The WE Charity, formerly Free the Children, is a remarkable nonprofit that a child started. At the age of 12 and in 1995, Craig Kielburger learned of the death of Iqbal Masih, a 12-year-old Pakistani, former-slave and human rights activist. This inspired Kielburger to start the WE Charity with the help of his seventh-grade classmates and brother, Marc. While the Kielburgers originally focused on ending child slavery, they decided to expand their focus to global poverty as a whole. Craig and Marc collaborated to create, Free the Children’s WE Villages, in which poor families received aid with education, clean water and sanitation, health care, food security and finding an alternative income. One can see the impact of this charity in numerous countries. Starting in 2012, the WE Charity helped quadruple primary school attendance rates in Haiti and rehabilitate two wells in Udawad. Additionally, it aided girls in focussing on education rather than walking miles to collect water.

Sole to Soul

After a disastrous fire in a school in Nairobi, Kenya, numerous pictures circulated of Kenyan children walking barefoot in the ruins of their destroyed community. Moved by the conditions in developing countries, sisters Vienna, Hayleigh and Sarah Scott from Nashua, New Hampshire decided to act. The sisters worked to send over nearly 1,200 shoes. The girls developed their charity as they walked door to door in their neighborhood collecting second-hand shoes that were in wearable condition. Taking the project one step further, the young girls ran public stalls in their hometown and successfully raised $33,000. This nonprofit that children started was able to provide shoes to over 1,500 kids in poor countries.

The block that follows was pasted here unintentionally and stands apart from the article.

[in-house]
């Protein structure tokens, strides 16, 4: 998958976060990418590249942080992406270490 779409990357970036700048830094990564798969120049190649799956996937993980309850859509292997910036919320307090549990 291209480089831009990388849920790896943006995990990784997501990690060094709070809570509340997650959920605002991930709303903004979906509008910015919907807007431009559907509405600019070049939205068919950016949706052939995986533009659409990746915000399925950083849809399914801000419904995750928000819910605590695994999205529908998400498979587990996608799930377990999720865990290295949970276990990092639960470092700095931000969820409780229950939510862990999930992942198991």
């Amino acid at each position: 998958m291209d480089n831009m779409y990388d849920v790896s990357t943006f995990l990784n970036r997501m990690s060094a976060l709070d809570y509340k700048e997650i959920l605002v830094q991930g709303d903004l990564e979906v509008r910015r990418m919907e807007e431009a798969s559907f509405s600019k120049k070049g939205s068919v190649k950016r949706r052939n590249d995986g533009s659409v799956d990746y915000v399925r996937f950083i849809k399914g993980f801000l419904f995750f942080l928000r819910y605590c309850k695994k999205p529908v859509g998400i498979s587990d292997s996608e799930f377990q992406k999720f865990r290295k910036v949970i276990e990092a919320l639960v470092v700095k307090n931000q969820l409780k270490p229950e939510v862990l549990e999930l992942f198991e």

Hoops for Hope

At the age of 9, Austin Gutwein learned about the scarring effects of AIDS in developing countries. He proposed a solution that people would donate money for every successful basket he made while playing basketball. After a few years, Gutwein was able to transform this into an organization that consistently donates 100 percent of its proceedings. This nonprofit started with a child who works to educate people in developing countries about protected sex, as well as provide international relief. For every 500 kids who get together to shoot 500 free throws through Hoops for Hope, 500 kids that HIV/AIDS orphaned, receive representation and help. 

FundaField

The Weiss family was always fond of soccer, especially the kids Garrett, Kyla and Kira. After attending the 2006 World Cup in Germany, the contagious passion that Angolan fans had for their team inspired the Weiss kids. This sparked the FundaField movement, where this nonprofit started working on bringing soccer supplies to children growing up in developing countries. This unique movement uses the therapeutic abilities of team sports, in particular, to rehabilitate regions suffering post-conflict. The Weiss kids not only fund soccer fields and donate supplies but also host soccer tournaments to encourage competitive play.

Young children have creative minds and imaginative reach which enables them to be successful. Their age allows them to ignore any limitations and see with a pure heart. Nonprofits that children start are absolutely unique in their approach and serve as an inspiration for everyone. 

– Haarika Gurivireddygari
Photo: Flickr